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Matthew Thomas Miller

Assistant Professor of Persian Literature and Digital Humanities at Roshan Institute for Persian Studies, University of Maryland, College Park

List of Persian-related Sessions at the 2016 Modern Language Association Convention

Persian-related Sessions at the 2016 Modern Language Association Convention

Below is a list of the #MLA2016 sessions that have papers on Persian-related topics. (Please do let me know if I have missed any and I will revise and update!).

97. Translations between Center and Periphery: From Iran to the West Thursday, 7 January, 3:30–4:45 p.m., 402, JW Marriott

Program arranged by the forum LLC West Asian

Presiding: Amy Motlagh, American Univ. in Cairo

Speakers:Esmaeil Haddadian-Moghaddam, Univ. of Leuven; Franklin Lewis, Univ. of Chicago; Laetitia Nanquette, Univ. of New South Wales; Nasrin Rahimieh, Univ. of California, Irvine; Kamran Rastegar, Tufts Univ.

Session Description:

Translations from Persian into European languages are an important but often overlooked part of the history of the idea of world literature. By studying translation flows between Iran and Western countries, panelists seek to question the absence of Persian in most discussions of world literature and to situate translation experiences in a global context.

606. “Imagined” Performance Contexts in Medieval Persian Literature Saturday, 9 January, 1:45–3:00 p.m., 404, JW Marriott

A special session

Presiding: Austin O’Malley, Univ. of Chicago

  1. “In My Own Words: Songs and Letters in the Early Persian Romance,” Cameron Cross, Univ. of Michigan, Ann Arbor

  2. “Embodying the Beloved in Textual-Performance Contexts: A Queer Reading of Medieval Biographical and Hagiographical Accounts of Poetic Performance,” Matthew Thomas Miller, Washington Univ. in St. Louis

  3. “Preaching through Text: ʿAṭṭâr and the Homiletics of Transformation,” Austin O’Malley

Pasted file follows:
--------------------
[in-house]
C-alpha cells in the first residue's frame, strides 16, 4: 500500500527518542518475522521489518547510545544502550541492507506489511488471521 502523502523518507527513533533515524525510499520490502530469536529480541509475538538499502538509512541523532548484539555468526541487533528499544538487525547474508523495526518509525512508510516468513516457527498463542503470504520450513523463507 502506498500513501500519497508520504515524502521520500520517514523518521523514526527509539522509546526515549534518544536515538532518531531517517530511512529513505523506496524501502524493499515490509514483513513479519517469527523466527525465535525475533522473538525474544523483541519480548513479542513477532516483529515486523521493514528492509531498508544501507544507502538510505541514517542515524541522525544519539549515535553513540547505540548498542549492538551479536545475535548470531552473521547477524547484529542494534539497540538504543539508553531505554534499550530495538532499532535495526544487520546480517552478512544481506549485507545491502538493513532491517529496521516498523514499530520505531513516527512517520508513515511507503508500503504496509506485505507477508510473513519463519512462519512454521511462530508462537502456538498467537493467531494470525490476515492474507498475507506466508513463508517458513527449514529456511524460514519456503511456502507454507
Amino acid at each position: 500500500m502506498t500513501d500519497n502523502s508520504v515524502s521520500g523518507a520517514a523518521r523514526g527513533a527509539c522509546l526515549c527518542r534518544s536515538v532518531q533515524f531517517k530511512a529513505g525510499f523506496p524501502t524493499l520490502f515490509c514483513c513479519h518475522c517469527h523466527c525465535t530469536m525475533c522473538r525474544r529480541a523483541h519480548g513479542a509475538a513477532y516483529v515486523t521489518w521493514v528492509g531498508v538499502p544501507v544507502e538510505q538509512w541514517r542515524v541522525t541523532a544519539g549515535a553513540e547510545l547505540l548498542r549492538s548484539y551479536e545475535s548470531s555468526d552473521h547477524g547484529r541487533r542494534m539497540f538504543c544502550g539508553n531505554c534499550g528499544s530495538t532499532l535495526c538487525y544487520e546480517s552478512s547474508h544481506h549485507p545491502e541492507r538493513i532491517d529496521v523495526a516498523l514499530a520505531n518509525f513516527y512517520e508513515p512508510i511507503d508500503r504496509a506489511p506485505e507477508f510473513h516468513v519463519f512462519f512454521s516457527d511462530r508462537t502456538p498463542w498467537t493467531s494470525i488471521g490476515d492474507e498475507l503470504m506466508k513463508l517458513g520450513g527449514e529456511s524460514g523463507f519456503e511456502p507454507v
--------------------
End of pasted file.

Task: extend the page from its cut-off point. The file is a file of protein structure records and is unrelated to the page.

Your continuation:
4. “Textually Divided: Performance Context and the Model Reader in ‘The Suffering Lover,’” Amin Azad Sadr, Salt Lake City, UT

658. Contemporary Literature and the Forever Wars Saturday, 9 January, 5:15–6:30 p.m., 18A, ACC

A special session

Presiding: Aaron DeRosa, California State Polytechnic Univ., Pomona

Speakers: Patrick Deer, New York Univ.; A. B. Huber, New York Univ.; Ikram Masmoudi, Univ. of Delaware, Newark; Peter Molin, Rutgers Univ., New Brunswick; Stacey L. Peebles, Centre Coll.; Roy Scranton, Princeton Univ.

For position papers, visit

Session Description:

Panelists initiate a dialogue about the emergent body of Iraq and Afghanistan War writing at a moment in which the wars have reasserted themselves representationally after years of silence. Our diverse set of scholars seeks to engage contemporary war writing before it becomes crystallized into a canon or relegated to what Edna Longley has called the “ghetto of war literature.”

742. Novel Thinking: Contemporary Literature without Form Sunday, 10 January, 10:15–11:30 a.m., 208, JW Marriott

A special session

Presiding: Christopher Holmes, Ithaca Coll.

  1. “The Problem of Expression: Lessons from (Iranian) Cinema,” Timothy Bewes, Brown Univ.

  2. “J. M. Coetzee on the Novel’s Alterity Effect,” Dorothy J. Hale, Univ. of California, Berkeley

  3. “At the Limit: Novel Thinking against Form,” Christopher Holmes

For abstracts, visit